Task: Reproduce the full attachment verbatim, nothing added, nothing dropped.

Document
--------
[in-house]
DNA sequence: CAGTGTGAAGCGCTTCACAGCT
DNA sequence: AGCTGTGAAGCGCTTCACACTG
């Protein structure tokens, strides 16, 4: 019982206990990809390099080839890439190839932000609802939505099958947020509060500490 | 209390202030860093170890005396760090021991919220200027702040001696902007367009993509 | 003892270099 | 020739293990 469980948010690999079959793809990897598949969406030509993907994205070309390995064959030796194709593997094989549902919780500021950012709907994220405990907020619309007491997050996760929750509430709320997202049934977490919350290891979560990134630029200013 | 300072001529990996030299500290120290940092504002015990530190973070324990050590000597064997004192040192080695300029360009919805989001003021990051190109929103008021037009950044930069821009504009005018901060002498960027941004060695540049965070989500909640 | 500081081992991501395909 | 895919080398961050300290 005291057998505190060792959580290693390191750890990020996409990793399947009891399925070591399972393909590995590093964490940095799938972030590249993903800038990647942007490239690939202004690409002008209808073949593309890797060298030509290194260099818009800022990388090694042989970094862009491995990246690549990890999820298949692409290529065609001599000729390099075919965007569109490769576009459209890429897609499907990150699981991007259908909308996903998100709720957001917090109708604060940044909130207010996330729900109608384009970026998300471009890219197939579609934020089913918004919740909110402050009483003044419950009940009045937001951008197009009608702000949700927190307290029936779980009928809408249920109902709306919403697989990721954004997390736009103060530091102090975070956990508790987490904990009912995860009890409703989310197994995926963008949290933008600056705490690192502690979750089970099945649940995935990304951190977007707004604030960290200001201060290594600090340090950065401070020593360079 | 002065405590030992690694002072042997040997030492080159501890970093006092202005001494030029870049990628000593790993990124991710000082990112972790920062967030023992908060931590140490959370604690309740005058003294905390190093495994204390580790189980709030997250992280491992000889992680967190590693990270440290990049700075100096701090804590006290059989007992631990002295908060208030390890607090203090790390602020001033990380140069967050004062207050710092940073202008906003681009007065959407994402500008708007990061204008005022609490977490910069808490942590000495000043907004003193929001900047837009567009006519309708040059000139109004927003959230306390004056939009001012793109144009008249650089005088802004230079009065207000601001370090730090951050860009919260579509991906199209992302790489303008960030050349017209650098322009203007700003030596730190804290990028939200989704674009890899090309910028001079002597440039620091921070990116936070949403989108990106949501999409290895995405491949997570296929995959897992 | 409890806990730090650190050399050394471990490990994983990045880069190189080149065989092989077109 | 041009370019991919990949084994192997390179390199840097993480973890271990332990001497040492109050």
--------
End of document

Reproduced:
[in-house]
DNA sequence: CAGTGTGAAGCGCTTCACAGCT
DNA sequence: AGCTGTGAAGCGCTTCACACTG
């Protein structure tokens, strides 16, 4: 019982206990990809390099080839890439190839932000609802939505099958947020509060500490 | 209390202030860093170890005396760090021991919220200027702040001696902007367009993509 | 003892270099 | 020739293990 469980948010690999079959793809990897598949969406030509993907994205070309390995064959030796194709593997094989549902919780500021950012709907994220405990907020619309007491997050996760929750509430709320997202049934977490919350290891979560990134630029200013 | 300072001529990996030299500290120290940092504002015990530190973070324990050590000597064997004192040192080695300029360009919805989001003021990051190109929103008021037009950044930069821009504009005018901060002498960027941004060695540049965070989500909640 | 500081081992991501395909 | 895919080398961050300290 005291057998505190060792959580290693390191750890990020996409990793399947009891399925070591399972393909590995590093964490940095799938972030590249993903800038990647942007490239690939202004690409002008209808073949593309890797060298030509290194260099818009800022990388090694042989970094862009491995990246690549990890999820298949692409290529065609001599000729390099075919965007569109490769576009459209890429897609499907990150699981991007259908909308996903998100709720957001917090109708604060940044909130207010996330729900109608384009970026998300471009890219197939579609934020089913918004919740909110402050009483003044419950009940009045937001951008197009009608702000949700927190307290029936779980009928809408249920109902709306919403697989990721954004997390736009103060530091102090975070956990508790987490904990009912995860009890409703989310197994995926963008949290933008600056705490690192502690979750089970099945649940995935990304951190977007707004604030960290200001201060290594600090340090950065401070020593360079 | 002065405590030992690694002072042997040997030492080159501890970093006092202005001494030029870049990628000593790993990124991710000082990112972790920062967030023992908060931590140490959370604690309740005058003294905390190093495994204390580790189980709030997250992280491992000889992680967190590693990270440290990049700075100096701090804590006290059989007992631990002295908060208030390890607090203090790390602020001033990380140069967050004062207050710092940073202008906003681009007065959407994402500008708007990061204008005022609490977490910069808490942590000495000043907004003193929001900047837009567009006519309708040059000139109004927003959230306390004056939009001012793109144009008249650089005088802004230079009065207000601001370090730090951050860009919260579509991906199209992302790489303008960030050349017209650098322009203007700003030596730190804290990028939200989704674009890899090309910028001079002597440039620091921070990116936070949403989108990106949501999409290895995405491949997570296929995959897992 | 409890806990730090650190050399050394471990490990994983990045880069190189080149065989092989077109 | 041009370019991919990949084994192997390179390199840097993480973890271990332990001497040492109050």